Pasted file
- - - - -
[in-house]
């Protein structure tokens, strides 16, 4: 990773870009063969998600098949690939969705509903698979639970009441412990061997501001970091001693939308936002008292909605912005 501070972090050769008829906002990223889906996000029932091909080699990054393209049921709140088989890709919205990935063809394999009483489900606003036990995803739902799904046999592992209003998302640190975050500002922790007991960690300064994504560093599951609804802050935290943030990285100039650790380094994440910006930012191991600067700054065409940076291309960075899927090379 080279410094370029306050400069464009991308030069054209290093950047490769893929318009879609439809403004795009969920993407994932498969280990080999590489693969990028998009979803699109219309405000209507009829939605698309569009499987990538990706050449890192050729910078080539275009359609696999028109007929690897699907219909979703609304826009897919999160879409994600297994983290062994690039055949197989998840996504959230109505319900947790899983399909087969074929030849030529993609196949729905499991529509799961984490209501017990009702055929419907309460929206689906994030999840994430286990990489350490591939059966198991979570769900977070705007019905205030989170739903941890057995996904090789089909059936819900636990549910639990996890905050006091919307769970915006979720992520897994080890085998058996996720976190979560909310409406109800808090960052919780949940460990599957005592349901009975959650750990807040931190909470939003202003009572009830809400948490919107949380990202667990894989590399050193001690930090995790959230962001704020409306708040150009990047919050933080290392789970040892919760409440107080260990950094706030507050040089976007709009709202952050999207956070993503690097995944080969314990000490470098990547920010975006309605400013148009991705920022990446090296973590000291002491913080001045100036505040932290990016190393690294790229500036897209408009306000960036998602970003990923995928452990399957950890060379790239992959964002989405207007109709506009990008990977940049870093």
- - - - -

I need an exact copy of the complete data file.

[in-house]
């Protein structure tokens, strides 16, 4: 990773870009063969998600098949690939969705509903698979639970009441412990061997501001970091001693939308936002008292909605912005 501070972090050769008829906002990223889906996000029932091909080699990054393209049921709140088989890709919205990935063809394999009483489900606003036990995803739902799904046999592992209003998302640190975050500002922790007991960690300064994504560093599951609804802050935290943030990285100039650790380094994440910006930012191991600067700054065409940076291309960075899927090379 080279410094370029306050400069464009991308030069054209290093950047490769893929318009879609439809403004795009969920993407994932498969280990080999590489693969990028998009979803699109219309405000209507009829939605698309569009499987990538990706050449890192050729910078080539275009359609696999028109007929690897699907219909979703609304826009897919999160879409994600297994983290062994690039055949197989998840996504959230109505319900947790899983399909087969074929030849030529993609196949729905499991529509799961984490209501017990009702055929419907309460929206689906994030999840994430286990990489350490591939059966198991979570769900977070705007019905205030989170739903941890057995996904090789089909059936819900636990549910639990996890905050006091919307769970915006979720992520897994080890085998058996996720976190979560909310409406109800808090960052919780949940460990599957005592349901009975959650750990807040931190909470939003202003009572009830809400948490919107949380990202667990894989590399050193001690930090995790959230962001704020409306708040150009990047919050933080290392789970040892919760409440107080260990950094706030507050040089976007709009709202952050999207956070993503690097995944080969314990000490470098990547920010975006309605400013148009991705920022990446090296973590000291002491913080001045100036505040932290990016190393690294790229500036897209408009306000960036998602970003990923995928452990399957950890060379790239992959964002989405207007109709506009990008990977940049870093």